Dindo Pumaren: The bullet fired once more

Many have doubted, but Coach Dindo Pumaren and his young rebuilding squad proved them wrong.

After being excluded from the playoffs last Season 72, the Green Archers regained a foothold in the Final Four standing and finished their UAAP campaign at the fourth spot. Under his tutelage, the young host of Archers clogged passing lanes and ran at every opportunity, leading the league in fastbreak points.

Would anyone still be surprised? After all, it is something you would be expecting from a man who goes by the nickname of “The Bullet” during his days as a Green Archer.

Ferdinand Pumaren, or more famously known as “Dindo” was already part of the La Salle bench in the past, not as a coach but as a player, an Archer who once wore that fabled Green jersey.

Coach Dindo began his athletic career by playing on the junior level as a point guard for Coach Ato Badolato’s storied San Beda Red Cubs team. There he joined the ranks of PBA legends Benjie Paras and Allan Caidic in shaping one of the most formidable teams in the high school wars.

After having experienced playing in the collegiate and professional levels of the sport, Pumaren still sees high school basketball as a fun experience. Hailing from a family of University of the East alumni, Dindo strayed from his family’s educational background, taking up BS-Commerce Major in Marketing Management at DLSU, which enabled him to represent the hallowed Green Archer team.

Pinapansin lang nun [sa high school] is more on your knowledge of offense lang. Pero when you enter na nang college level, it’s a big jump na, different story kaagad.” [In high school, they take note only of your knowledge of offense. When you enter college, it’s a big jump. It becomes a different story.] He says of his transition to the collegiate level.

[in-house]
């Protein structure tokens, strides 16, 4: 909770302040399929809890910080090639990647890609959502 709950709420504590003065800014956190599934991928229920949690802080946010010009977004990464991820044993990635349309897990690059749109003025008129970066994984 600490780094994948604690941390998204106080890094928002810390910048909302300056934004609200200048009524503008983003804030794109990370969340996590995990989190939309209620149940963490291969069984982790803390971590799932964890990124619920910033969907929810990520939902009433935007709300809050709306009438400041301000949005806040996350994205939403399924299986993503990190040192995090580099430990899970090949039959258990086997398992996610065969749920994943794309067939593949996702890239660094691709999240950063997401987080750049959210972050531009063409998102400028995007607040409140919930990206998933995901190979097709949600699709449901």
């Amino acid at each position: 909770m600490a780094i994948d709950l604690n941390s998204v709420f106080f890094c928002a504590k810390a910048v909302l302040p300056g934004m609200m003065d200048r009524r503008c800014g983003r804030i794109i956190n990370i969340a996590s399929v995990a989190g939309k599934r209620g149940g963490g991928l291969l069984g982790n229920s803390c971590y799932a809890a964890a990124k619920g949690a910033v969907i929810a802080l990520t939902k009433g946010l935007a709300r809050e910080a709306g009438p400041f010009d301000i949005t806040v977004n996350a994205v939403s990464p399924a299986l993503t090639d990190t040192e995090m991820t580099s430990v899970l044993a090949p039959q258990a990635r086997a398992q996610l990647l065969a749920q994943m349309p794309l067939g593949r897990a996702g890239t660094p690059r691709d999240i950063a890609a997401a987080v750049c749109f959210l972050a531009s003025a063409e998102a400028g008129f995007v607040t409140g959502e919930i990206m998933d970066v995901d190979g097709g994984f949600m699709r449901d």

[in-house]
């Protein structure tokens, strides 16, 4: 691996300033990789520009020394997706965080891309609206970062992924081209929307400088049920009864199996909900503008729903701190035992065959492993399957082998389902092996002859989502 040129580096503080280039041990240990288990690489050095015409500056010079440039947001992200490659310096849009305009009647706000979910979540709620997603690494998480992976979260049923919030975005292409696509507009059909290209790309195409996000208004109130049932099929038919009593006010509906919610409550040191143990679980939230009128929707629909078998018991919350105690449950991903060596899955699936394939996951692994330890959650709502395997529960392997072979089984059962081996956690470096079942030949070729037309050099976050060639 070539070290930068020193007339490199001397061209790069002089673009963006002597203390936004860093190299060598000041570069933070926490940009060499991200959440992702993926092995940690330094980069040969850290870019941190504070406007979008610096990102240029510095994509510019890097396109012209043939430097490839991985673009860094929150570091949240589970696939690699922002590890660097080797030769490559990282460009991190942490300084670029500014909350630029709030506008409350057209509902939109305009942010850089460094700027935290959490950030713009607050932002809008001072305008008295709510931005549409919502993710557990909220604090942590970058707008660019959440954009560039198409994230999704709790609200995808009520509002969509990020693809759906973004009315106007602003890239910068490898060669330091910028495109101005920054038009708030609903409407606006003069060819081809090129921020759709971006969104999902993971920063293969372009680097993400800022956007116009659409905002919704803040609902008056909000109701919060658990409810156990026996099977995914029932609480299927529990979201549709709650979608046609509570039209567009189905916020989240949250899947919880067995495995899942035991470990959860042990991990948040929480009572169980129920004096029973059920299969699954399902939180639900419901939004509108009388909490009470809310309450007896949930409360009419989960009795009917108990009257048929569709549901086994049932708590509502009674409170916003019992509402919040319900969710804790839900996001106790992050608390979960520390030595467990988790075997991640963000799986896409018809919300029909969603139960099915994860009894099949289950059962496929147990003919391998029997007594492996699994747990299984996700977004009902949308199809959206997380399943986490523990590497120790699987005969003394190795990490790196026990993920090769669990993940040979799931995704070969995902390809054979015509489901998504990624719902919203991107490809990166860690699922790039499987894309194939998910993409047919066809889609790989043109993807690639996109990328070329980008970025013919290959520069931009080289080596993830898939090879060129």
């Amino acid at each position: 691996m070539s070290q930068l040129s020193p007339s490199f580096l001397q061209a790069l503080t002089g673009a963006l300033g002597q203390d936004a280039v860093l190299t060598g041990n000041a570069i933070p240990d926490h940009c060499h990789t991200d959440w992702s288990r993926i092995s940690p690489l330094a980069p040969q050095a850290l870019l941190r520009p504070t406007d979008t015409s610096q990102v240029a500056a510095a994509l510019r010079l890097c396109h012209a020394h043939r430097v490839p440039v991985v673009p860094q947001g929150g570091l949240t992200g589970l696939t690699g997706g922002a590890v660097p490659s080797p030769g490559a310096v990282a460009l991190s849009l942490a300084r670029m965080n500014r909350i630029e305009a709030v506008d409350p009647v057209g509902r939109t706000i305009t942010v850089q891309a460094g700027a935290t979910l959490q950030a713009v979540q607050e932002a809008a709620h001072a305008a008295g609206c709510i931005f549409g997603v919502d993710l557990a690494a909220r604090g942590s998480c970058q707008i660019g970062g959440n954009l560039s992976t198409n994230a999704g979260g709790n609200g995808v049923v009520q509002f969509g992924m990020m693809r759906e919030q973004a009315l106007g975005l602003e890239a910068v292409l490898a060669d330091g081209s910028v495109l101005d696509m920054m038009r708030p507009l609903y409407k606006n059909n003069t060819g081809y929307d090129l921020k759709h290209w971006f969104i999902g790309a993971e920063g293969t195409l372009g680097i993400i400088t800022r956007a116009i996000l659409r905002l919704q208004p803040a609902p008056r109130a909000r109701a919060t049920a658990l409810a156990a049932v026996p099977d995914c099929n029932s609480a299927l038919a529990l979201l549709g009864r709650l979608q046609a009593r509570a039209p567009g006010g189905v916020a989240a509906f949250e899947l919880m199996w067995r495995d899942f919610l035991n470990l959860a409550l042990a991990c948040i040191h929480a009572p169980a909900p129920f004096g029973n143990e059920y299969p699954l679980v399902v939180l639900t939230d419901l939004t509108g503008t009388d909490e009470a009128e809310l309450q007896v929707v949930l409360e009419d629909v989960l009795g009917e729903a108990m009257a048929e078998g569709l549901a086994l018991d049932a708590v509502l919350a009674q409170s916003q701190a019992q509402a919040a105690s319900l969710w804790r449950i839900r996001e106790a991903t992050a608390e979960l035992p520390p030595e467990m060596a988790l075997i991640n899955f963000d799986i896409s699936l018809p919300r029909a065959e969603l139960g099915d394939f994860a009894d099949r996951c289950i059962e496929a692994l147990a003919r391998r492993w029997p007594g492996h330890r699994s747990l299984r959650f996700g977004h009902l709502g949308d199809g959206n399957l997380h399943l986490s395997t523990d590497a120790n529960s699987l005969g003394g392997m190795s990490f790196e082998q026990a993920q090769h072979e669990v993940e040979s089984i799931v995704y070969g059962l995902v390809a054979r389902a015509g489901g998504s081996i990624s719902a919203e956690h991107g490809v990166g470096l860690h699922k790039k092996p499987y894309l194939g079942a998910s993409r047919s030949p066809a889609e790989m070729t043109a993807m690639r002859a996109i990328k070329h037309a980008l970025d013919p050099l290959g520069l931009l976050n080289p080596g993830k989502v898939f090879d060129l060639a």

College basketball was not smooth sailing for Pumaren, as defense then played a vital part in every game. He learned that one must adjust to defense, and create shots at different points on the court. One of his memorable moments at his college stint was teaming up with his younger brother Franz, who was a five-time champion coach of the Archers.

“It was fun because I was the point and he was my wing man and we would sometimes switch positions because we were both scorers,” says Pumaren about playing alongside his younger brother. To complete the cast, they were mentored by their elder brother Derrick, who led the Archers to the Promised Land in 1989 and 1990.

Coach Dinco experienced playing for both the NCAA and the UAAP along with his brother, as La Salle was formally announced a member of the UAAP in 1986. He also took part in the classic La Salle-Ateneo rivalry and remembered his fair share of the heated match-ups against their archrivals.

“Dapat nag-pro [professional] na ako pero nag-stay ako [I was supposed to go professional but I stayed] for one year because we have a chance for the championship and it was against Ateneo,” he recounts.